GitHub's inflexible pricing model

The premise

GitHub is a fantastic service – probably one of my favorite sites on the web. I spend a good amount of time there browsing projects and it's inspired me to get more involved in the open source community. Best of all, it's free to do so. Accounts are free to create and you can create unlimited repositories for free, as long as they're viewable by the public. GitHub's beauty and power has whet my appetite to move all private repositories to their service as well, but for that I need to venture into the world of their paid plans.

Currently, there are a few divisions to their paid plans: regular plans and business plans. The regular plans are intended more for individual developers or very small teams, while the business plans seem geared more toward, well, businesses. Rather than list out all the details here, simply take a look at GitHub's plans and pricing page.

The problem

A private repository is defined as one that is only visible to the account holder and other users the account holder explicitly specifies. A private collaborator is one such explicitly specified user. GitHub's plans all have a hard cap on how many of each you can have for a given plan. They seem generally reasonable, but the basis of the system is just not very flexible for the customer. I'd like to see a pricing model that offers a lot more control over exactly how many repositories and collaborators I need.

Want a single private repository? Too bad, you have to pay for a plan with 5. Want 6 private repositories? Too bad, you have to pay for a plan with 10. Want 10 private repositories and 6 collaborators? Too bad, you have to pay for a plan with 20 and 10, respectively.

The tiers just don't make very much sense. Having to decide a plan based on these arbitrary numbers just doesn't match the potential needs of the customer well. I'd love to see more of a pay-as-you-go model, perhaps something like Heroku's model where you select explicitly how many dynos and workers you want and your cost is associated with what you actually use, in any combination of the two.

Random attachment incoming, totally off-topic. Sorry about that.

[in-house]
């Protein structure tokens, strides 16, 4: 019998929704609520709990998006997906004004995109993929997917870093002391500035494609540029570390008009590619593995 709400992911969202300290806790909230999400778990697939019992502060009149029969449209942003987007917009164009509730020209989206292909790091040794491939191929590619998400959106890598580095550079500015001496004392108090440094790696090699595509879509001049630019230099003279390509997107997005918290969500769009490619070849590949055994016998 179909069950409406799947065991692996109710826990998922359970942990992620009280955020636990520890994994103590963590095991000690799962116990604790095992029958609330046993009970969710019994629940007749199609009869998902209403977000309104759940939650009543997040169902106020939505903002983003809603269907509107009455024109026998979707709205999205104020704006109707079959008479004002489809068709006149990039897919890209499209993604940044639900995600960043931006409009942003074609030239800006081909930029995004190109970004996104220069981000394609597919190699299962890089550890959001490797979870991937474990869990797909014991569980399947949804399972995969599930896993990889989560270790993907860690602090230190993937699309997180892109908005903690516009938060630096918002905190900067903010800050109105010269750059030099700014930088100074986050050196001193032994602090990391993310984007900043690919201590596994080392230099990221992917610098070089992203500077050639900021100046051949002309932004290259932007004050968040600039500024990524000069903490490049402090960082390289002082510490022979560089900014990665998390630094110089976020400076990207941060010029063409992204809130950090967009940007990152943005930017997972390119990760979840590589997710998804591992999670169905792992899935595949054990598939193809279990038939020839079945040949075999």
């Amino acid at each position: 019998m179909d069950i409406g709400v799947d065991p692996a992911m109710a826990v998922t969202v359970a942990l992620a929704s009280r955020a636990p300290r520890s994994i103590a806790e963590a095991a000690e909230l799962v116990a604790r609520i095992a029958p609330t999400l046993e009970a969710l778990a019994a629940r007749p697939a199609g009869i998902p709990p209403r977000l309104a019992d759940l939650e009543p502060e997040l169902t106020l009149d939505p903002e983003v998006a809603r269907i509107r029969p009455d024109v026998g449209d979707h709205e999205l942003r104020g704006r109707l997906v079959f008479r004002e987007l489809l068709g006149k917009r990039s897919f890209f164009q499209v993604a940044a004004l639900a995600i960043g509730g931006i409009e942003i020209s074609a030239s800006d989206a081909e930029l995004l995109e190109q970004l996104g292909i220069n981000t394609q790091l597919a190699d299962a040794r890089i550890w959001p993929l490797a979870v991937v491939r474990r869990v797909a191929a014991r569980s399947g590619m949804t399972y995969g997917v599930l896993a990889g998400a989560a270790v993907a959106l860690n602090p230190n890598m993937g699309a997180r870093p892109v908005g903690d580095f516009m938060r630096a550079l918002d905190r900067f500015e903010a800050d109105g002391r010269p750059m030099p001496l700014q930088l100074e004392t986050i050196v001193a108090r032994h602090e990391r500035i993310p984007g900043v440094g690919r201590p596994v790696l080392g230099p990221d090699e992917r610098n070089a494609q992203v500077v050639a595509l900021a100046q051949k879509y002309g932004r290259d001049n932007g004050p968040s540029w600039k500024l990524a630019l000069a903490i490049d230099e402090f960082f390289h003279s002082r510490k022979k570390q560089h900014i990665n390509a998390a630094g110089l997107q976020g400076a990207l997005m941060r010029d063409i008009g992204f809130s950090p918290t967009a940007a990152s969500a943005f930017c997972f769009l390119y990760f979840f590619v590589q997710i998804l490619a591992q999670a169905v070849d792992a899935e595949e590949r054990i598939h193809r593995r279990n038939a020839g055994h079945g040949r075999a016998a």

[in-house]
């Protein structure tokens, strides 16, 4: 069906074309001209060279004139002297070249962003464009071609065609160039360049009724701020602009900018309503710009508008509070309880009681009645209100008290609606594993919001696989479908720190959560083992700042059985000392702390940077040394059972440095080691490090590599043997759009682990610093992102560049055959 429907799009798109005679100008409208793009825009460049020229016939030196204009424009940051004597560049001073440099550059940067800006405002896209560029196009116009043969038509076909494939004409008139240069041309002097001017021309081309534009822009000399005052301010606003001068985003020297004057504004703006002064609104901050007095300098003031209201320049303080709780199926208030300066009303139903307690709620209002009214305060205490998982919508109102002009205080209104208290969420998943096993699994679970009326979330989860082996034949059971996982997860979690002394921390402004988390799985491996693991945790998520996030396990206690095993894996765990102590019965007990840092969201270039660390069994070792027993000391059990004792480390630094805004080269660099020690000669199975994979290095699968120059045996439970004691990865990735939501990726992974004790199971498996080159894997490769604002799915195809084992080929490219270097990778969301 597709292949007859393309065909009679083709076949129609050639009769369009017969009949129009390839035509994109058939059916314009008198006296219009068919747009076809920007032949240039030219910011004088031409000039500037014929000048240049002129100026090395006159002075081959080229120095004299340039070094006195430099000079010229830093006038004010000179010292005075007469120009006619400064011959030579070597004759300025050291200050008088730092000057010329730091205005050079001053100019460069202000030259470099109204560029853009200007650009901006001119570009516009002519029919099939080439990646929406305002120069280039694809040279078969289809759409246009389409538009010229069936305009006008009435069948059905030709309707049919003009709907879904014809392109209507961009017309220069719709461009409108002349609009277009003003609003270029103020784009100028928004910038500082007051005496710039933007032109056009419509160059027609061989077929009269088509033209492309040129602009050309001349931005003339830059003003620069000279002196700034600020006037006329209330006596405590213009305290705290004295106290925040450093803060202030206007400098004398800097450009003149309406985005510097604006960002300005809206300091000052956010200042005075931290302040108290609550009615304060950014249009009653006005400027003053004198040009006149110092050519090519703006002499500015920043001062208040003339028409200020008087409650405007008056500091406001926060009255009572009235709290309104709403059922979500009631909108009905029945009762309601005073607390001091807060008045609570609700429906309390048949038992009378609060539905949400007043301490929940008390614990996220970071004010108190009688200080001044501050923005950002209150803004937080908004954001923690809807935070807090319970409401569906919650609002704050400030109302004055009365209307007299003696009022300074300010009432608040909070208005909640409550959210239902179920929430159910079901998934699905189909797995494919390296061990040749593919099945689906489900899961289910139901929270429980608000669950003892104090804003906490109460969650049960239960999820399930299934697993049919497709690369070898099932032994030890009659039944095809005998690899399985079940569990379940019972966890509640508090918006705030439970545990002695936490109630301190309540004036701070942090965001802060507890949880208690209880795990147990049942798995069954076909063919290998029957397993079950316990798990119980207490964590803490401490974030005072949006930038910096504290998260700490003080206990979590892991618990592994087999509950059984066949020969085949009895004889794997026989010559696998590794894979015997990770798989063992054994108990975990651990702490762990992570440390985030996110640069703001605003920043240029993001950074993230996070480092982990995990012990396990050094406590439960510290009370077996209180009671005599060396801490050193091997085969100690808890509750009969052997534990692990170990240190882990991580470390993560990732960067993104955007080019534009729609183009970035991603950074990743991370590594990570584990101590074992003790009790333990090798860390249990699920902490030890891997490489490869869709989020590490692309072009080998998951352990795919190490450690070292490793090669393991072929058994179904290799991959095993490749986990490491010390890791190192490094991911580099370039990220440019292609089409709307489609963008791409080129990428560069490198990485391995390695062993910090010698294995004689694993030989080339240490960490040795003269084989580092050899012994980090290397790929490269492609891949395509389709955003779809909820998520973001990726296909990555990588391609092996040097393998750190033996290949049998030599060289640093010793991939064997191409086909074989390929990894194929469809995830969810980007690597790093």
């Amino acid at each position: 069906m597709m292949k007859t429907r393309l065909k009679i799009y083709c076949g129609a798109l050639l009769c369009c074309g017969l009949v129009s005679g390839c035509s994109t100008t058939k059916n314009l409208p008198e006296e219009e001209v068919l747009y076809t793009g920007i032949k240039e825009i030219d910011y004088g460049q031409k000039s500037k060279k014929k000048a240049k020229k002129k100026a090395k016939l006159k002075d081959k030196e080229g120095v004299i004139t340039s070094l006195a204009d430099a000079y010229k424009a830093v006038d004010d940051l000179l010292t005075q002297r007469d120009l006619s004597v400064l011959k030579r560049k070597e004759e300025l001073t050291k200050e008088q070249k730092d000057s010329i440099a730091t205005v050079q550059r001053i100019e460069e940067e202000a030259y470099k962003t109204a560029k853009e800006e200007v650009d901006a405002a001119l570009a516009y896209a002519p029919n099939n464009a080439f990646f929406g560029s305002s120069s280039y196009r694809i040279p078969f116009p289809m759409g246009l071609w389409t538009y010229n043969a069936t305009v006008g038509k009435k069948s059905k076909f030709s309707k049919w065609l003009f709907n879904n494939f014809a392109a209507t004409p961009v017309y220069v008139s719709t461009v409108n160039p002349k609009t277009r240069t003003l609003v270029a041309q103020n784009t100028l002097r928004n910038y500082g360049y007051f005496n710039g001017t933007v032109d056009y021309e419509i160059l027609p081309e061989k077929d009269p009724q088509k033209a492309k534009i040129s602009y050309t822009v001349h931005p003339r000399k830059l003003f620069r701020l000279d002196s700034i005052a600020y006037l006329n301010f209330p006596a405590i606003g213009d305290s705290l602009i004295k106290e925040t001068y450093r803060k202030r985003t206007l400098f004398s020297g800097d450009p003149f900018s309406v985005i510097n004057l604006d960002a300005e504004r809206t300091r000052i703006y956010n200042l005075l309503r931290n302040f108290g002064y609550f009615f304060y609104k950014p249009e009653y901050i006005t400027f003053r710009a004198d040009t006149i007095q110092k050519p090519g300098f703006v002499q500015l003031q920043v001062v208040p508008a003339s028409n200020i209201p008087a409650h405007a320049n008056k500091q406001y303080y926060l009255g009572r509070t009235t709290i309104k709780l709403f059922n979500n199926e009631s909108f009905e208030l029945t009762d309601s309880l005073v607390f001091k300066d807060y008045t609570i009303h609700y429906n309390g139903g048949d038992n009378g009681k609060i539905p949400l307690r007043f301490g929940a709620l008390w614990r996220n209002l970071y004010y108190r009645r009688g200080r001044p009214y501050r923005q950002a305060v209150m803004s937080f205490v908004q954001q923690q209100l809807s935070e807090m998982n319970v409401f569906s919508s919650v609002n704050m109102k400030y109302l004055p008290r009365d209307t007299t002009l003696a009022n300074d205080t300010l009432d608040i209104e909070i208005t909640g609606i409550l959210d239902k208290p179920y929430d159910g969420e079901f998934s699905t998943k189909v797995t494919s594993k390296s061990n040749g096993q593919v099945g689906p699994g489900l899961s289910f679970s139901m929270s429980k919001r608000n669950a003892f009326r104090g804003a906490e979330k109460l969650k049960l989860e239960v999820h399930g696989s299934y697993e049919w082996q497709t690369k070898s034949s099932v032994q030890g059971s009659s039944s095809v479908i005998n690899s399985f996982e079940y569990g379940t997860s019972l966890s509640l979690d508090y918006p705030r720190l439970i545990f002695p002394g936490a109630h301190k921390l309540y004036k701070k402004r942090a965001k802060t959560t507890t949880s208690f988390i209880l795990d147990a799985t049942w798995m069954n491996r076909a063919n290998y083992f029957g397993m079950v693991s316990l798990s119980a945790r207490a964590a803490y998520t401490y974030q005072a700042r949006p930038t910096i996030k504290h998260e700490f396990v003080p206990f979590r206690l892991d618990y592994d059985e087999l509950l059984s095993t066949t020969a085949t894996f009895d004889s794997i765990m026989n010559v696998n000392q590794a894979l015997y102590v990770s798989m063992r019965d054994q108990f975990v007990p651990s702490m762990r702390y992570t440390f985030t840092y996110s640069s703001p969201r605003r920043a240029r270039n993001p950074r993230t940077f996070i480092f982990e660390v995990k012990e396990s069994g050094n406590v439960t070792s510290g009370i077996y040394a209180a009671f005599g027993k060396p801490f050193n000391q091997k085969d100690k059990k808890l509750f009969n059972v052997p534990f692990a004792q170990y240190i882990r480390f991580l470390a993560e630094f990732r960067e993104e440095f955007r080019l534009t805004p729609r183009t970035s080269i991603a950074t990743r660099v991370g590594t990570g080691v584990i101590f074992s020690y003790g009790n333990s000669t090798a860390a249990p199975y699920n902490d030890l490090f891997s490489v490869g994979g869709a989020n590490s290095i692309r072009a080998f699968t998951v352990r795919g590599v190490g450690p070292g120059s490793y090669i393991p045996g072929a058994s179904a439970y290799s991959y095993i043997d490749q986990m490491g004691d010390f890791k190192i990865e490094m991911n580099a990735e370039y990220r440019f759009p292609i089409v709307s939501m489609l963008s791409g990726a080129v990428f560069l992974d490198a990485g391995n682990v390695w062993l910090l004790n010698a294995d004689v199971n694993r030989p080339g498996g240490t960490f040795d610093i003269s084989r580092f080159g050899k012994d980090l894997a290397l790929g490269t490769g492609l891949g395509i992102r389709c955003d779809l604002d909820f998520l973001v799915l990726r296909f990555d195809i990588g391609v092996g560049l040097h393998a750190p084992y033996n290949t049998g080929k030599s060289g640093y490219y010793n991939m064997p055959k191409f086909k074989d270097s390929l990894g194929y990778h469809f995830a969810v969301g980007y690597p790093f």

A case study, my case:

Currently I have my private repositories (as well as my sites) on a shared hosting plan with Site5, and when my contract with them runs out in May I'd really like to move all my repositories to GitHub and use Heroku to actually host my apps. I have about 8 sites that I'd want private repositories for, which makes it hard to justify the cost of a setup like this. For the cost of GitHub's small plan, I could buy another year of shared hosting which gives me storage for unlimited git repositories and hosts the sites. Granted GitHub offers a lot more benefit in its repository hosting than just storing the files, like shared hosting provides. But still, I'm finding the lack of control over the cost as compared to what I actually need to be a frustrating aspect of adopting their services.

I know, I know

I shouldn't expect the best for free. I shouldn't expect all the benefits GitHub provides over simple file storage not to come at a cost. I'm not too cheap to just pay for what I need. I will pay for what I need based on their current model when the time comes, but it leaves a lot to be desired. I imagine there are a lot of small-scale developers in a similar state – several small projects that are very economical to host with a setup like shared hosting, but hard to justify moving to a more specialized service like GitHub. More flexibility in pricing would help in making that jump. I'm also aware that they are fairly open to concessions and special cases if you contact them directly to set up a plan, which is great, but still puts another hurdle in the process, and doesn't change the fundamental flaw of the system: the arbitrary tiering and hard caps.


Extra features aside, GitHub's paid plans are an expensive alternative to other means of hosting remote repositories, and the arbitrarily tiered pricing model offers little control for the customer in managing that cost appropriately.